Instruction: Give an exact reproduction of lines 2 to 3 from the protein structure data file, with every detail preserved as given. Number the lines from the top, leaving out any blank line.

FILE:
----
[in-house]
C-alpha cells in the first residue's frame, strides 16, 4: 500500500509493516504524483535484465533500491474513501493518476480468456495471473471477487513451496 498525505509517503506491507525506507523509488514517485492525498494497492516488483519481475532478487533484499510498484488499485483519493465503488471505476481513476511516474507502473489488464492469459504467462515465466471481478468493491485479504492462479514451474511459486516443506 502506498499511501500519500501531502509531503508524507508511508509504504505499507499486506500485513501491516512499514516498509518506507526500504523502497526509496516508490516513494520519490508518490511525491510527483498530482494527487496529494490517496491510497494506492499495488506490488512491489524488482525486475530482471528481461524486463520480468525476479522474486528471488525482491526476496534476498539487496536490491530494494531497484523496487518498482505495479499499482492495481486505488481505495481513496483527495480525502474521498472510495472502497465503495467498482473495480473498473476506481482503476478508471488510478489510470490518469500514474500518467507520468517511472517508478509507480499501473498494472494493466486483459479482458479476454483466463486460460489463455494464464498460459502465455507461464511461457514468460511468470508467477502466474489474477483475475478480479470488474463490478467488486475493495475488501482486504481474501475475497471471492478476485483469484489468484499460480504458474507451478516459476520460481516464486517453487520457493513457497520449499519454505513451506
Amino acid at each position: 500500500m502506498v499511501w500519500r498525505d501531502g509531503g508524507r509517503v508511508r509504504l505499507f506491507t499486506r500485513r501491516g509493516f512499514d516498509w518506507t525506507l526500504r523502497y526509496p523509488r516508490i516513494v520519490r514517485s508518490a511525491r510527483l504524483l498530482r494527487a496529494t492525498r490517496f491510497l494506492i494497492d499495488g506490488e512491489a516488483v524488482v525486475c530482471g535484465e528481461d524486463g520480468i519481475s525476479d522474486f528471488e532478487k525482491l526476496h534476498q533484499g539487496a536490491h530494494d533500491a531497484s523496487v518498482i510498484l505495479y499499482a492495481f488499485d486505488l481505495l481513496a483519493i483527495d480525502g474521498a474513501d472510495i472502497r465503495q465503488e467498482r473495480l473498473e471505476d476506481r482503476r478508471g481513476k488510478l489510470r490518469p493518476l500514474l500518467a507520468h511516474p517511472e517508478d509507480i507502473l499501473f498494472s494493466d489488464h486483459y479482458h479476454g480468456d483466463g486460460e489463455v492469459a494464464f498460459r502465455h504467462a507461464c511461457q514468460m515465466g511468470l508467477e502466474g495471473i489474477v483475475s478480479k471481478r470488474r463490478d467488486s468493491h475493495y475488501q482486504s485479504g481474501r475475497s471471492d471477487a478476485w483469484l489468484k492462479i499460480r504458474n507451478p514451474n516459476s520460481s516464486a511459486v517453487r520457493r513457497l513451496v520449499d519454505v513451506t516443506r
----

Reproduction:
C-alpha cells in the first residue's frame, strides 16, 4: 500500500509493516504524483535484465533500491474513501493518476480468456495471473471477487513451496 498525505509517503506491507525506507523509488514517485492525498494497492516488483519481475532478487533484499510498484488499485483519493465503488471505476481513476511516474507502473489488464492469459504467462515465466471481478468493491485479504492462479514451474511459486516443506 502506498499511501500519500501531502509531503508524507508511508509504504505499507499486506500485513501491516512499514516498509518506507526500504523502497526509496516508490516513494520519490508518490511525491510527483498530482494527487496529494490517496491510497494506492499495488506490488512491489524488482525486475530482471528481461524486463520480468525476479522474486528471488525482491526476496534476498539487496536490491530494494531497484523496487518498482505495479499499482492495481486505488481505495481513496483527495480525502474521498472510495472502497465503495467498482473495480473498473476506481482503476478508471488510478489510470490518469500514474500518467507520468517511472517508478509507480499501473498494472494493466486483459479482458479476454483466463486460460489463455494464464498460459502465455507461464511461457514468460511468470508467477502466474489474477483475475478480479470488474463490478467488486475493495475488501482486504481474501475475497471471492478476485483469484489468484499460480504458474507451478516459476520460481516464486517453487520457493513457497520449499519454505513451506
Amino acid at each position: 500500500m502506498v499511501w500519500r498525505d501531502g509531503g508524507r509517503v508511508r509504504l505499507f506491507t499486506r500485513r501491516g509493516f512499514d516498509w518506507t525506507l526500504r523502497y526509496p523509488r516508490i516513494v520519490r514517485s508518490a511525491r510527483l504524483l498530482r494527487a496529494t492525498r490517496f491510497l494506492i494497492d499495488g506490488e512491489a516488483v524488482v525486475c530482471g535484465e528481461d524486463g520480468i519481475s525476479d522474486f528471488e532478487k525482491l526476496h534476498q533484499g539487496a536490491h530494494d533500491a531497484s523496487v518498482i510498484l505495479y499499482a492495481f488499485d486505488l481505495l481513496a483519493i483527495d480525502g474521498a474513501d472510495i472502497r465503495q465503488e467498482r473495480l473498473e471505476d476506481r482503476r478508471g481513476k488510478l489510470r490518469p493518476l500514474l500518467a507520468h511516474p517511472e517508478d509507480i507502473l499501473f498494472s494493466d489488464h486483459y479482458h479476454g480468456d483466463g486460460e489463455v492469459a494464464f498460459r502465455h504467462a507461464c511461457q514468460m515465466g511468470l508467477e502466474g495471473i489474477v483475475s478480479k471481478r470488474r463490478d467488486s468493491h475493495y475488501q482486504s485479504g481474501r475475497s471471492d471477487a478476485w483469484l489468484k492462479i499460480r504458474n507451478p514451474n516459476s520460481s516464486a511459486v517453487r520457493r513457497l513451496v520449499d519454505v513451506t516443506r